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World Bank supports Ghana with $13m grant to develop plastic recycling economy

The World Bank has provided a significant boost to Ghana’s efforts to maintain a sustainable environment that depends on recycling and reuse of plastic products.

This comes after a $13 million gift from the Bretton Wood institution’s “PROBLUE” initiative.

At a session hosted by the World Bank, Oliver Boachie, a minister’s advisor for environment, science, technology, and innovation, revealed this.

PROBLUE is a multi-donor trust fund run by the World Bank with the goal of reducing plastic waste and promoting the sustainable use of marine and coastal resources.

The goal of the workshop was to aid the government in creating a framework that will support an economic system based on the recycling and regeneration of materials or goods as a means of sustaining or environmentally friendly continuous manufacturing.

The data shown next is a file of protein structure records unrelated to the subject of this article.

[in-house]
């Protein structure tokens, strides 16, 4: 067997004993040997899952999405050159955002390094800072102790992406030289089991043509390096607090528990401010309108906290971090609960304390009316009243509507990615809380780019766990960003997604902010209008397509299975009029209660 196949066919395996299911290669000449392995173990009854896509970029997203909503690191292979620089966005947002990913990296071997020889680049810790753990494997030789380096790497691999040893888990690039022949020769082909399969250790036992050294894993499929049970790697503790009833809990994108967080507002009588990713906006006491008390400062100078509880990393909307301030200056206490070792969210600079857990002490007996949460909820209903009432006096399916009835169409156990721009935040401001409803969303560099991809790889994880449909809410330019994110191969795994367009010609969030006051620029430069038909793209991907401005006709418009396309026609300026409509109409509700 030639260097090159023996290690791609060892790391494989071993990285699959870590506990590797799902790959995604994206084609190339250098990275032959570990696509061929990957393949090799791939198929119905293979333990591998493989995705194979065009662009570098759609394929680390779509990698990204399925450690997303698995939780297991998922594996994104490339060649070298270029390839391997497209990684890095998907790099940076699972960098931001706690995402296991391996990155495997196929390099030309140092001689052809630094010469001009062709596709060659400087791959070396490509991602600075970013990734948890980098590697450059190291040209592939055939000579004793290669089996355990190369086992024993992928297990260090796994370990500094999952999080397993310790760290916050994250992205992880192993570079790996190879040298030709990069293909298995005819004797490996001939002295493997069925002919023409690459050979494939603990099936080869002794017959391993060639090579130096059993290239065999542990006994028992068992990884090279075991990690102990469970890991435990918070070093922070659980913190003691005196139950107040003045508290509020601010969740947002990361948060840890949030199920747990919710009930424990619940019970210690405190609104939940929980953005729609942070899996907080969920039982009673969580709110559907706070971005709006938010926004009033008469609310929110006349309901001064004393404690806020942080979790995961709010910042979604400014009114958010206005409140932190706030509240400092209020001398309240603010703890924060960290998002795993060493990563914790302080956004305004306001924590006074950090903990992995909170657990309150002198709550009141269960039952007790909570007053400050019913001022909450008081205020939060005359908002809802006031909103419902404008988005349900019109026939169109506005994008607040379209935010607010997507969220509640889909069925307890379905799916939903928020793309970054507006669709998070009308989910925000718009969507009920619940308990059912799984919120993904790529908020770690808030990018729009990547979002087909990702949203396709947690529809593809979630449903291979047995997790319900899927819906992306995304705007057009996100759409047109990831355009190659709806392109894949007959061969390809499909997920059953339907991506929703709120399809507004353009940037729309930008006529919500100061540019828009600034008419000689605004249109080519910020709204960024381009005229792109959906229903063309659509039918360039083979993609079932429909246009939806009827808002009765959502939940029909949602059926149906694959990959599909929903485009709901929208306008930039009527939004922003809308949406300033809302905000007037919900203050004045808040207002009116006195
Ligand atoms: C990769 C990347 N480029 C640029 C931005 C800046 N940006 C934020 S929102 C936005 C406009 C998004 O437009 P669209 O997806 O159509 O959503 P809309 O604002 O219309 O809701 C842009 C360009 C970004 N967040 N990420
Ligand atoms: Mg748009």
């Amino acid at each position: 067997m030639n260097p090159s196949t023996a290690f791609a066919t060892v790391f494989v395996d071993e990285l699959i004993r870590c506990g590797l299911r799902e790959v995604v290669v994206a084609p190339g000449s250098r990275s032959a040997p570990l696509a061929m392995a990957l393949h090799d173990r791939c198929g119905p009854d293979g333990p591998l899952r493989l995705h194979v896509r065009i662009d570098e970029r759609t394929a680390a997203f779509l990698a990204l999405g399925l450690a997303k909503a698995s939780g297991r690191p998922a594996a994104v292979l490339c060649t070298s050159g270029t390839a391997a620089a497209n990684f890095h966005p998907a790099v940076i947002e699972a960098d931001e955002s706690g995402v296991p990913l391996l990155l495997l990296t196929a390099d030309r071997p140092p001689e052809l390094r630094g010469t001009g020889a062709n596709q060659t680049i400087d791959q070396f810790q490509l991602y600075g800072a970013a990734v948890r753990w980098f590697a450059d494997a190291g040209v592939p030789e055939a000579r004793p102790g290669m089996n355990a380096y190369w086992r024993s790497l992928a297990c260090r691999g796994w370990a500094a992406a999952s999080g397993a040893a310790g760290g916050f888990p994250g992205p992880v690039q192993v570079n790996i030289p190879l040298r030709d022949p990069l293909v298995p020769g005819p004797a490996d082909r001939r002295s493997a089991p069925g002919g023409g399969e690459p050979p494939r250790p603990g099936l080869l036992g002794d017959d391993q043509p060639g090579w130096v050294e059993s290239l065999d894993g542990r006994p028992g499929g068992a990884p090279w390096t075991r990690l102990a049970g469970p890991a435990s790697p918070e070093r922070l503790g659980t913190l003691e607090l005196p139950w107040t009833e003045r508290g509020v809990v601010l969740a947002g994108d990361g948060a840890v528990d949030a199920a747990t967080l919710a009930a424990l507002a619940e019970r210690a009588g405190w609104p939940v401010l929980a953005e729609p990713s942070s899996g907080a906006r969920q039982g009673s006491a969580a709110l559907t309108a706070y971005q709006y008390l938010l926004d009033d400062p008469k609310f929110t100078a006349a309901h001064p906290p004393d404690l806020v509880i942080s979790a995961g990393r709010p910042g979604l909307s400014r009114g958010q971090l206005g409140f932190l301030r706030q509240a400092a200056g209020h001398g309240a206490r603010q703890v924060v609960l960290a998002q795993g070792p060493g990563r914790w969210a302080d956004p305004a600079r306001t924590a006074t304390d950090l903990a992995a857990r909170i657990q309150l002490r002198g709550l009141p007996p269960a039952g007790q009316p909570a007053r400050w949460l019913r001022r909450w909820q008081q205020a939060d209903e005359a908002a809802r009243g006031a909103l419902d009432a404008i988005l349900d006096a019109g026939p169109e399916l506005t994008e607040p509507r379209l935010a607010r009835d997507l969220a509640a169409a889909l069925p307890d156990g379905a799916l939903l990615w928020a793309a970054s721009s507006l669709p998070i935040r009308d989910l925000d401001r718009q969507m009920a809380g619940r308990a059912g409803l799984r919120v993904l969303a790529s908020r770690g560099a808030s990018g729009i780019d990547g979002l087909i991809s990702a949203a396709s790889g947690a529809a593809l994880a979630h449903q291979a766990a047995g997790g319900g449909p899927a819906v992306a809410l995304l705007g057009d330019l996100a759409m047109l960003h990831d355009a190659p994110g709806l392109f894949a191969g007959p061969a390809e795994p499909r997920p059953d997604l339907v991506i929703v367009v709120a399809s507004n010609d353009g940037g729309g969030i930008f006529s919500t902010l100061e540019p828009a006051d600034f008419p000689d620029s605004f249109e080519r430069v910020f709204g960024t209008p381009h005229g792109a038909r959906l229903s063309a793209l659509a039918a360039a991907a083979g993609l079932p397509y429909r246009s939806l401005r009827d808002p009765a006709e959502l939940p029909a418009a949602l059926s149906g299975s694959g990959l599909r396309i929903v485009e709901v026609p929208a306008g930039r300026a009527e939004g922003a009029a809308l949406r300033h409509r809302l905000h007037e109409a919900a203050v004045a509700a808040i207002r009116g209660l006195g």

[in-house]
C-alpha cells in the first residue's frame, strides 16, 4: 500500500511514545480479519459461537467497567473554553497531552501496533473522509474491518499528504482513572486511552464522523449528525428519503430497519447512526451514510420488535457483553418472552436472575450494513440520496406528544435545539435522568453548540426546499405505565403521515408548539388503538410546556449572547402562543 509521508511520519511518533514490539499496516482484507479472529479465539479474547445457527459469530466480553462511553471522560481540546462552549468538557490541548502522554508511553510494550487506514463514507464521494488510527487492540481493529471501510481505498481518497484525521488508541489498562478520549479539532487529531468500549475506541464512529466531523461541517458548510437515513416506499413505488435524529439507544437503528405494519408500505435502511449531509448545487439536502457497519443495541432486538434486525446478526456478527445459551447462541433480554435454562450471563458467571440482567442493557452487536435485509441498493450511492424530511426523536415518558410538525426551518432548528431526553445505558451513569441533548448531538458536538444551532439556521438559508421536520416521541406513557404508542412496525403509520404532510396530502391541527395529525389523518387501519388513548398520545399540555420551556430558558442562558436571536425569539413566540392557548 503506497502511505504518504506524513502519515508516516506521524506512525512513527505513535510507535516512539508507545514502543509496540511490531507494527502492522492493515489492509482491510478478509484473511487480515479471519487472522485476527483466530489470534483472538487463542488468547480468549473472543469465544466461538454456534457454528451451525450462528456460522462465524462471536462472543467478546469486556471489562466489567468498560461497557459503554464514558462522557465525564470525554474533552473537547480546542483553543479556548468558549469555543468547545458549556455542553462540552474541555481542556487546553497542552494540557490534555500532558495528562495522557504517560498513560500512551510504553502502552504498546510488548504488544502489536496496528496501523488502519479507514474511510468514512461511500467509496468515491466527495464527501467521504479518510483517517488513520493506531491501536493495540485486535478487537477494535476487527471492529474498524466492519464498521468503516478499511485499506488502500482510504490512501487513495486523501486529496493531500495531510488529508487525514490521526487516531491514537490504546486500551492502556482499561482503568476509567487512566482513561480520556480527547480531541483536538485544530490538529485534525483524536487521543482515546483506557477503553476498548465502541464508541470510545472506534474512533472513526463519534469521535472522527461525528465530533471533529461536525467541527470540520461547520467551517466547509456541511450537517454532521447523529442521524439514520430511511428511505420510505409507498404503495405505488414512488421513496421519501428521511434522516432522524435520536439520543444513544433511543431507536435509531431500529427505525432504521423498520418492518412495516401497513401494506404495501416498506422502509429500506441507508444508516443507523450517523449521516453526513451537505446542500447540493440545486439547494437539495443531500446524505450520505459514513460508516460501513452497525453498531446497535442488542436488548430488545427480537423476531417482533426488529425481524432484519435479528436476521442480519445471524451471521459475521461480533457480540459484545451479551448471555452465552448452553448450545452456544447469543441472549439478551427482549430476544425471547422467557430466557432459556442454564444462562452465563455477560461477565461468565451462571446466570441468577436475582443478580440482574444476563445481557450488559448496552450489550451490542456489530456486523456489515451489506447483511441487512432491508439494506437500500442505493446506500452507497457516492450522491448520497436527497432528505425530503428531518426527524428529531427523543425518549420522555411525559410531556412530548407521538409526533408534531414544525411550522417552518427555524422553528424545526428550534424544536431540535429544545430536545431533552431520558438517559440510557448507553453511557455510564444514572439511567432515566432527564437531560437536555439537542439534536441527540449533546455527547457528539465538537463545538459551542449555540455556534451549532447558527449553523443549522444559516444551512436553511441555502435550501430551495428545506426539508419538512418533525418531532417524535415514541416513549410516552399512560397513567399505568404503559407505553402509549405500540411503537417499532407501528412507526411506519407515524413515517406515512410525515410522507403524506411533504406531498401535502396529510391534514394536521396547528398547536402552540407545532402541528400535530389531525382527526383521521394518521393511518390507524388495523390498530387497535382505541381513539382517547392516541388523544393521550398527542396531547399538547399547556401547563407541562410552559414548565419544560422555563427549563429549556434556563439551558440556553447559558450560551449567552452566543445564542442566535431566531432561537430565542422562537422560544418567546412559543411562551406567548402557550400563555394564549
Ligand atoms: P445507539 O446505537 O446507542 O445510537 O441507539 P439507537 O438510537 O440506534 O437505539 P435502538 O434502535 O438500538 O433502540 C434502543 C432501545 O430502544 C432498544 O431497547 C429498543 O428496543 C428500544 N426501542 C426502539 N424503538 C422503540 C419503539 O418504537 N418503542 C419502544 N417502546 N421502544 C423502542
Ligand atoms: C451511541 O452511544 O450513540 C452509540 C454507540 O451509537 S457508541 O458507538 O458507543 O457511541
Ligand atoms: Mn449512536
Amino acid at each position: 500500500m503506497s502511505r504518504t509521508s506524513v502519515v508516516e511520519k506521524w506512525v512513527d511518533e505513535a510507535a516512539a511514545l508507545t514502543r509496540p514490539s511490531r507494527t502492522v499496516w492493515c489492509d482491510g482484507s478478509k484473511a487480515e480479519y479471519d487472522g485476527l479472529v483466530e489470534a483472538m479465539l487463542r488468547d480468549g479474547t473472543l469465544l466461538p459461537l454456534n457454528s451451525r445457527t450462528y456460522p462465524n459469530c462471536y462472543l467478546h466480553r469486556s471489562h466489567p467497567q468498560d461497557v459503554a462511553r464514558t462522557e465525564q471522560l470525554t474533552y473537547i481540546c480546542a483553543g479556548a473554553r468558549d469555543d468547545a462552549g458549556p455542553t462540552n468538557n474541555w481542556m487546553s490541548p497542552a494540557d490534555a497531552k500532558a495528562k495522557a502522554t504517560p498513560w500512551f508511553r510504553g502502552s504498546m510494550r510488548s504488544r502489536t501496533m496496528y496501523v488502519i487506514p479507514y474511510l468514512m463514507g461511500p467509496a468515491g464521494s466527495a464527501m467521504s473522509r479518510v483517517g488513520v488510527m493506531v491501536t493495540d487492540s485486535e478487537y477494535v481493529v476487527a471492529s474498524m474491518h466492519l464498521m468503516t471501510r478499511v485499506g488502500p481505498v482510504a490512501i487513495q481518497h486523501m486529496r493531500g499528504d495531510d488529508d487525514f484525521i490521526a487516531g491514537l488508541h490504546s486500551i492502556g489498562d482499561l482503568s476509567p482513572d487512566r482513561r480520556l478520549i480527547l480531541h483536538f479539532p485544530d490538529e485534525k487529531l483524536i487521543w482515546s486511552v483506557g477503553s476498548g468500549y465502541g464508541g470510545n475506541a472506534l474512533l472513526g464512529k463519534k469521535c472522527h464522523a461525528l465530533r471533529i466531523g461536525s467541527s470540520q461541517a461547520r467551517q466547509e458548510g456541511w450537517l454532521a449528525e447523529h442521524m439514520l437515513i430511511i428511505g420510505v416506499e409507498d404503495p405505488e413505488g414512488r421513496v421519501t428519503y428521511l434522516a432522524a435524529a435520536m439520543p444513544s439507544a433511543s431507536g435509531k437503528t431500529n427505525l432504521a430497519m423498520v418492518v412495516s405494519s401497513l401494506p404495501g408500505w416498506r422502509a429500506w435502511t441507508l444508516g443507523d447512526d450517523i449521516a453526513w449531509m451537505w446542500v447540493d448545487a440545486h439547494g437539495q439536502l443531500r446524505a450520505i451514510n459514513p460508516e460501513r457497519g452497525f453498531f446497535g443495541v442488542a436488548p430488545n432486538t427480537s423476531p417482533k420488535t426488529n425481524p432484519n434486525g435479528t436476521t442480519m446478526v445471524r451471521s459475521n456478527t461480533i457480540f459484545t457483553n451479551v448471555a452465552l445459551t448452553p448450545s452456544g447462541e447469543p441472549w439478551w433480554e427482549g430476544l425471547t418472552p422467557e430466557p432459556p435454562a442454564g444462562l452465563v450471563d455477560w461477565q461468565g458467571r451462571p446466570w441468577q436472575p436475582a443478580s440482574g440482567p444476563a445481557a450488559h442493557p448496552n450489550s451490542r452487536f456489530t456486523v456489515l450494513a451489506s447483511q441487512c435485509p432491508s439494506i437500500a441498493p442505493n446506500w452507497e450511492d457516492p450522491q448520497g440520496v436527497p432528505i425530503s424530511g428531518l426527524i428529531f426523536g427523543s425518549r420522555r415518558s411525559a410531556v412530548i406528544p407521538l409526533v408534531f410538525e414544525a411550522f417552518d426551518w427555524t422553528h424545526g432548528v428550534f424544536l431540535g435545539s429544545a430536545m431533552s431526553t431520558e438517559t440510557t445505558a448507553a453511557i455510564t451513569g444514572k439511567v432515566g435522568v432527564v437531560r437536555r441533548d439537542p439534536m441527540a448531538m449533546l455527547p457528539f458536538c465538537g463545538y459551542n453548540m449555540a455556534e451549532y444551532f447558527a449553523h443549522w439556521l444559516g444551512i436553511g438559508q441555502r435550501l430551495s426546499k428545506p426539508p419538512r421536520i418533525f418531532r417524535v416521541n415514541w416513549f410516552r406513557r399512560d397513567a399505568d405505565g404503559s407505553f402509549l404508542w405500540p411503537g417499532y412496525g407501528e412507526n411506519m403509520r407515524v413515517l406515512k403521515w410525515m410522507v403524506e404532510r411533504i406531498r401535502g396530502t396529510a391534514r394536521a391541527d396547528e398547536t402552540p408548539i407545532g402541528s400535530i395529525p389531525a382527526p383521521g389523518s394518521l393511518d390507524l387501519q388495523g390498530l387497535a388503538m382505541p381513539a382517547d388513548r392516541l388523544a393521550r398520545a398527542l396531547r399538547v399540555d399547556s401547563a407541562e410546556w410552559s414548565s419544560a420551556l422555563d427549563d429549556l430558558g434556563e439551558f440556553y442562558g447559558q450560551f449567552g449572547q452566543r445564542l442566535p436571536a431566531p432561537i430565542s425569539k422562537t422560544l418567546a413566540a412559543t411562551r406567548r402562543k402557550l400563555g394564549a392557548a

Mr. Boachie said the fund will assist Ghana in creating a system where stakeholders in the plastic production and consumption area will be given more responsibility in the use of recycled goods in an interview with Joy Business on the sidelines of the program.

The World Bank is assisting us in creating a framework and an EPR (Extended Producer Responsibility) program that cater to Ghana’s demands.

He also emphasized the need for custom policies that reflect Ghana’s culture and socioeconomic environment.

Grzegorz Peszko, an economist at the World Bank, advised the government to take into account tax incentives that would make the use of recycled plastics more cost-effective.

He contends that tax incentives for businesses using recycled plastics will promote the use of recycled plastics.

“Because of restrictions in place in Europe, including taxes on virgin plastic packaging, Ghanaian producers do not see the incentives to employ recycled content. These taxes can be imposed in an increasing number of European nations. In other words, products manufactured of plastic with recycled material are less expensive, and the tax makes up the difference.

 

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